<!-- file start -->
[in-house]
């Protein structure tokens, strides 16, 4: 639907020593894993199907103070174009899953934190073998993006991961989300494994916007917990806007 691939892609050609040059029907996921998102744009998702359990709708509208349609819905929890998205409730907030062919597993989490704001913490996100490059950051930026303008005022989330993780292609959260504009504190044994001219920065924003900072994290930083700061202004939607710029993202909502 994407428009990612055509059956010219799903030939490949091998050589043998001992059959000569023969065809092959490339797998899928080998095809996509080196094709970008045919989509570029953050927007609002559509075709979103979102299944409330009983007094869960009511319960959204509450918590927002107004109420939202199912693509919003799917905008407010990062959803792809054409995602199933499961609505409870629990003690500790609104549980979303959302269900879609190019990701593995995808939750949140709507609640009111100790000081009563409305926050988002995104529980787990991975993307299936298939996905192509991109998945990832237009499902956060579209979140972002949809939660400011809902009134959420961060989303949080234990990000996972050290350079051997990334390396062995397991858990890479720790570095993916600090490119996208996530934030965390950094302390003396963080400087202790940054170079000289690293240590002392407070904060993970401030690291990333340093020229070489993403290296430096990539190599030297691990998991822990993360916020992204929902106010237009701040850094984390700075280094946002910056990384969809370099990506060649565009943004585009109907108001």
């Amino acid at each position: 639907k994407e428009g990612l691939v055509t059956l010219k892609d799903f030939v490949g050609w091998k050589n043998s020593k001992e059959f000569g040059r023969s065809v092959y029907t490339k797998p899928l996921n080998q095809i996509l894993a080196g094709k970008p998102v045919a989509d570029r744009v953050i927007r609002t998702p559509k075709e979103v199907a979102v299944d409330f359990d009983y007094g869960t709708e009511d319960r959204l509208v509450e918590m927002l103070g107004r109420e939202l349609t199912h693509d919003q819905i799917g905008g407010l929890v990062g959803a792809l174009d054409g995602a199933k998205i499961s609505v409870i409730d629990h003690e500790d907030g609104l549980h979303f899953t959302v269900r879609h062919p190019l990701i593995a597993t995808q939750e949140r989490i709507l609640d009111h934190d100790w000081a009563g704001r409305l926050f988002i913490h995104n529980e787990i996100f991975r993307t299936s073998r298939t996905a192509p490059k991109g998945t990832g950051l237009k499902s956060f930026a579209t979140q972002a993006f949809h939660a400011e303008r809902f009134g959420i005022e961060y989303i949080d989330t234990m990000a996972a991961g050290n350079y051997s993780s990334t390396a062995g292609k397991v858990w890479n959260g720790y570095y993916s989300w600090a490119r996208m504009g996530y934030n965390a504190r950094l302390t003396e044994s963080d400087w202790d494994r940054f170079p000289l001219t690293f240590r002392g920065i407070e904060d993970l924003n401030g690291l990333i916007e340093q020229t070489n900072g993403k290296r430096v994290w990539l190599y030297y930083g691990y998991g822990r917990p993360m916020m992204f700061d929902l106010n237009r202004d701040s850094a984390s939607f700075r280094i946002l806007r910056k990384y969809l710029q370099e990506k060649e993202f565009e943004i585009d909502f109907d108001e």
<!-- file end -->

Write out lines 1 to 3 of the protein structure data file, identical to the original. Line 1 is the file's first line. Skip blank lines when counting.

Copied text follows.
[in-house]
């Protein structure tokens, strides 16, 4: 639907020593894993199907103070174009899953934190073998993006991961989300494994916007917990806007 691939892609050609040059029907996921998102744009998702359990709708509208349609819905929890998205409730907030062919597993989490704001913490996100490059950051930026303008005022989330993780292609959260504009504190044994001219920065924003900072994290930083700061202004939607710029993202909502 994407428009990612055509059956010219799903030939490949091998050589043998001992059959000569023969065809092959490339797998899928080998095809996509080196094709970008045919989509570029953050927007609002559509075709979103979102299944409330009983007094869960009511319960959204509450918590927002107004109420939202199912693509919003799917905008407010990062959803792809054409995602199933499961609505409870629990003690500790609104549980979303959302269900879609190019990701593995995808939750949140709507609640009111100790000081009563409305926050988002995104529980787990991975993307299936298939996905192509991109998945990832237009499902956060579209979140972002949809939660400011809902009134959420961060989303949080234990990000996972050290350079051997990334390396062995397991858990890479720790570095993916600090490119996208996530934030965390950094302390003396963080400087202790940054170079000289690293240590002392407070904060993970401030690291990333340093020229070489993403290296430096990539190599030297691990998991822990993360916020992204929902106010237009701040850094984390700075280094946002910056990384969809370099990506060649565009943004585009109907108001």
């Amino acid at each position: 639907k994407e428009g990612l691939v055509t059956l010219k892609d799903f030939v490949g050609w091998k050589n043998s020593k001992e059959f000569g040059r023969s065809v092959y029907t490339k797998p899928l996921n080998q095809i996509l894993a080196g094709k970008p998102v045919a989509d570029r744009v953050i927007r609002t998702p559509k075709e979103v199907a979102v299944d409330f359990d009983y007094g869960t709708e009511d319960r959204l509208v509450e918590m927002l103070g107004r109420e939202l349609t199912h693509d919003q819905i799917g905008g407010l929890v990062g959803a792809l174009d054409g995602a199933k998205i499961s609505v409870i409730d629990h003690e500790d907030g609104l549980h979303f899953t959302v269900r879609h062919p190019l990701i593995a597993t995808q939750e949140r989490i709507l609640d009111h934190d100790w000081a009563g704001r409305l926050f988002i913490h995104n529980e787990i996100f991975r993307t299936s073998r298939t996905a192509p490059k991109g998945t990832g950051l237009k499902s956060f930026a579209t979140q972002a993006f949809h939660a400011e303008r809902f009134g959420i005022e961060y989303i949080d989330t234990m990000a996972a991961g050290n350079y051997s993780s990334t390396a062995g292609k397991v858990w890479n959260g720790y570095y993916s989300w600090a490119r996208m504009g996530y934030n965390a504190r950094l302390t003396e044994s963080d400087w202790d494994r940054f170079p000289l001219t690293f240590r002392g920065i407070e904060d993970l924003n401030g690291l990333i916007e340093q020229t070489n900072g993403k290296r430096v994290w990539l190599y030297y930083g691990y998991g822990r917990p993360m916020m992204f700061d929902l106010n237009r202004d701040s850094a984390s939607f700075r280094i946002l806007r910056k990384y969809l710029q370099e990506k060649e993202f565009e943004i585009d909502f109907d108001e």